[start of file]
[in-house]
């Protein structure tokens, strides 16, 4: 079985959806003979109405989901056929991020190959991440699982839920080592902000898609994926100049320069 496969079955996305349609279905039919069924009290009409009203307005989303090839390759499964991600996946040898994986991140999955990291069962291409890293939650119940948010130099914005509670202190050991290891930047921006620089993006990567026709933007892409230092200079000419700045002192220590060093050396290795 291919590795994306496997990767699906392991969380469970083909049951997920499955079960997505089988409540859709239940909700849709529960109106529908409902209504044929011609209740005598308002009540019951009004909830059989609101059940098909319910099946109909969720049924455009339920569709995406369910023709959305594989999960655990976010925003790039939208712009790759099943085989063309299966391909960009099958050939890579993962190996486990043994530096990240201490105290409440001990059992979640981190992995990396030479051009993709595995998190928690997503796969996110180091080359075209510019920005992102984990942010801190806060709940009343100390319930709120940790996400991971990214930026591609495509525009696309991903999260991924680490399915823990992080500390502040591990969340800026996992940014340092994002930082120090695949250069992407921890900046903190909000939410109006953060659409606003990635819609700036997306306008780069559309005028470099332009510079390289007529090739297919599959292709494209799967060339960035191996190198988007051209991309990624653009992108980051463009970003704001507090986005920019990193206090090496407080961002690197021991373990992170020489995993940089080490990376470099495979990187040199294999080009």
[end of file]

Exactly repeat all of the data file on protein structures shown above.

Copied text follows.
[in-house]
């Protein structure tokens, strides 16, 4: 079985959806003979109405989901056929991020190959991440699982839920080592902000898609994926100049320069 496969079955996305349609279905039919069924009290009409009203307005989303090839390759499964991600996946040898994986991140999955990291069962291409890293939650119940948010130099914005509670202190050991290891930047921006620089993006990567026709933007892409230092200079000419700045002192220590060093050396290795 291919590795994306496997990767699906392991969380469970083909049951997920499955079960997505089988409540859709239940909700849709529960109106529908409902209504044929011609209740005598308002009540019951009004909830059989609101059940098909319910099946109909969720049924455009339920569709995406369910023709959305594989999960655990976010925003790039939208712009790759099943085989063309299966391909960009099958050939890579993962190996486990043994530096990240201490105290409440001990059992979640981190992995990396030479051009993709595995998190928690997503796969996110180091080359075209510019920005992102984990942010801190806060709940009343100390319930709120940790996400991971990214930026591609495509525009696309991903999260991924680490399915823990992080500390502040591990969340800026996992940014340092994002930082120090695949250069992407921890900046903190909000939410109006953060659409606003990635819609700036997306306008780069559309005028470099332009510079390289007529090739297919599959292709494209799967060339960035191996190198988007051209991309990624653009992108980051463009970003704001507090986005920019990193206090090496407080961002690197021991373990992170020489995993940089080490990376470099495979990187040199294999080009």